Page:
Frongoch internment camp

From Wikipedia, the free encyclopedia
Jump to navigation Jump to search

Coordinates: 52°56′20″N 3°37′55″W / 52.939°N 3.632°W / 52.939; -3.632 Frongoch internment camp at Frongoch in Merionethshire, Wales was a makeshift place of imprisonment during the First World War. Until 1916 it housed German prisoners of war in an abandoned distillery and crude huts, but in the wake of the 1916 Easter Rising in Dublin, Ireland, the German prisoners were moved and it was used as a place of internment for approximately 1,800 Irish prisoners, among them such notables as Michael Collins. They were accorded the status of prisoners of war. Another of the prisoners was the future Hollywood actor Arthur Shields.[1] It is a common misconception that Éamon de Valera was also imprisoned at Frongoch.[2][3]

The camp became a fertile seeding ground for the spreading of the revolutionary gospel of the Irish rebels, with inspired organisers such as Michael Collins giving impromptu lessons in guerrilla tactics. Later the camp became known as ollscoil na réabhlóide, the "University of Revolution".[4]

Lord Decies was appointed as Chief Press Censor for Ireland after the Rising in 1916, and he warned the press to be careful about what they published. William O'Brien's Cork Free Press was one of the first papers he suppressed under the Defence of the Realm Act 1914 (DORA regulations) after its republican editor, Frank Gallagher, accused the British authorities of lying about the conditions and situation of republican prisoners at the camp.[5]

The camp was emptied in December 1916 when David Lloyd George replaced H. H. Asquith as Prime Minister.

Marker stone and plaque at Frongoch on the side of the A4212 road

The local school Ysgol Bro Tryweryn now stands on the site of the former camp but a commemorative plaque stands nearby, with inscriptions in Irish, Welsh and English.

In 2016, the hundredth anniversary of the internment of Irish prisoners at Frongoch, the local community organized a number of commemoration events and the history of the camp was widely reported.[6][7]

List of Internees involved in the Easter Rising[edit]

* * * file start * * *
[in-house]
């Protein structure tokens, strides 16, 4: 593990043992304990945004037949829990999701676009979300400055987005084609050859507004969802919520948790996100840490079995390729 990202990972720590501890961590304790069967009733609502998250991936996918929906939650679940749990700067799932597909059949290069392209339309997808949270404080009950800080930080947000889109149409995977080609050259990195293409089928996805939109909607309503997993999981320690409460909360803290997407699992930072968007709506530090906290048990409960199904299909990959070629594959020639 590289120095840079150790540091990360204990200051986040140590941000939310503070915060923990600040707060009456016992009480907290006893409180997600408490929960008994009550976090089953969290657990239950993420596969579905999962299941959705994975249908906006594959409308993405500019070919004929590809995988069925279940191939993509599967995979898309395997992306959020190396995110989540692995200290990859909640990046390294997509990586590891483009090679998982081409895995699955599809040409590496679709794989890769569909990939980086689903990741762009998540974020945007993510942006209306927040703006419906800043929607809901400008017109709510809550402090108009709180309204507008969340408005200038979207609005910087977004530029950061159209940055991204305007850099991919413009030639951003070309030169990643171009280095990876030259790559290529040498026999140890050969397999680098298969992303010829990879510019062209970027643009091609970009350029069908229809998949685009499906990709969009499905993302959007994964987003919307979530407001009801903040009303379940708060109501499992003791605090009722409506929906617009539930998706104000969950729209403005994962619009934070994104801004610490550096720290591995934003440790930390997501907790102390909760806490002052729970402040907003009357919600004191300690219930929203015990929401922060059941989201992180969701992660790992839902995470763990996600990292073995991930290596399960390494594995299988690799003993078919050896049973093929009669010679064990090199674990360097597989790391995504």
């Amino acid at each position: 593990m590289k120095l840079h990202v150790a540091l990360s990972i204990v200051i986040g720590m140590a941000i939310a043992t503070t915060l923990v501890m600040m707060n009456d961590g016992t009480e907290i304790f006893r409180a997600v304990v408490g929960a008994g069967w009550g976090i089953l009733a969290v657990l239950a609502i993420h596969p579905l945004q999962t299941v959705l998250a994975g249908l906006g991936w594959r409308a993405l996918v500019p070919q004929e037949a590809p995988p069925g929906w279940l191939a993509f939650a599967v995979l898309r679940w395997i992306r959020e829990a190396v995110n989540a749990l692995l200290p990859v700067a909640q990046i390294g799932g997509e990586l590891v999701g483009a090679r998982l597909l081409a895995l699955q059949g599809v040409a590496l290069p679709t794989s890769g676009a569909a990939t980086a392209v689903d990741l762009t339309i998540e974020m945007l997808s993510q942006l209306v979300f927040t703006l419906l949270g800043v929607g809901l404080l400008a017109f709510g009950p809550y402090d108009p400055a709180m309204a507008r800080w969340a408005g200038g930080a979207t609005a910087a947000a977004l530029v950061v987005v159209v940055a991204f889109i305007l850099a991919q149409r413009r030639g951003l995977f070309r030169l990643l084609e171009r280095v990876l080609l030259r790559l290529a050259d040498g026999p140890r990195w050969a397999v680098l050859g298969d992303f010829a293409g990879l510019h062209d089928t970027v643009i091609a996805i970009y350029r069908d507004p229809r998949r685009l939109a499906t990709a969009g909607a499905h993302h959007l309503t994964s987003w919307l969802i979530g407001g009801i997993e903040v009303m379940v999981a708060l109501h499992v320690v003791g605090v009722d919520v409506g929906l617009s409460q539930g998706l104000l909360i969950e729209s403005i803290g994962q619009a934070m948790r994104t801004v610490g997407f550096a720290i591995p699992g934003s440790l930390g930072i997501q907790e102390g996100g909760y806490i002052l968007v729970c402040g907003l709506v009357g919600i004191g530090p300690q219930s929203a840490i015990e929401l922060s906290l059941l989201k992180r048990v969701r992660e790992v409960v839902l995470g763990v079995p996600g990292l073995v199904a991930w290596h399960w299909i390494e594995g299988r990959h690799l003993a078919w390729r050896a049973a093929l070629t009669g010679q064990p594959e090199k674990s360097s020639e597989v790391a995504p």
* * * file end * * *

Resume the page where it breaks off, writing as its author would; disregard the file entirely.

This list is not complete.[8]

Bibliography[edit]

  • Brennan-Whitmore, W, With the Irish in Frongoch (Dublin 1918)
  • Ebenezer, Lyn, Fron-Goch and the birth of the IRA (London 2006)
  • O'Mahony, Sean, Frongoch University of Revolution (Dublin 1987)

Links[edit]

A website in English, Welsh and Irish dedicated to the history of Frongoch camp, including a list of Irish prisoners’ names: http://www.easter-rising-frongoch.wales/

Notes[edit]

  1. ^ Boylan, Henry (1999). A Dictionary of Irish Biography. Dublin: Gill and Macmillan. ISBN 0-7171-2945-4. 
  2. ^ "Frongoch: Whisky Makers and Prisoners of War". www.ballinagree.freeservers.com. 
  3. ^ During this time de Valera was held at Dartmoor, Maidstone and Lewes prisons.
  4. ^ Granville, David (4 October 2002). "Plaque marks Frongoch internment camp". Irish Democrat. 
  5. ^ Peter Martin Censorship in the two Irelands 1922-39, Introduction p.9, Irish Academic Press (2008) ISBN 0-7165-2829-0
  6. ^ "Marking 100 years - Frongoch, Wales - a unique place in Irish history". www.easter-rising-frongoch.wales. 
  7. ^ Kennedy, Maev (27 December 2015). "Welsh village summons ghosts of Ireland's revolutionary past". The Guardian. 
  8. ^ "Fingal fighters were held in Welsh prison camp". Irish Independent. April 12, 2006. 
  9. ^ a b c d e f g h i j k l m n o p q r "List of prisoners' names", Frongoch
  10. ^ "Michael Brady". Kilmainham Gaol Museum. [permanent dead link]
  11. ^ Maddock, Fergal. "Skerries honour for Irish volunteer Thomas Hand". independent.ie. Retrieved 21 January 2017.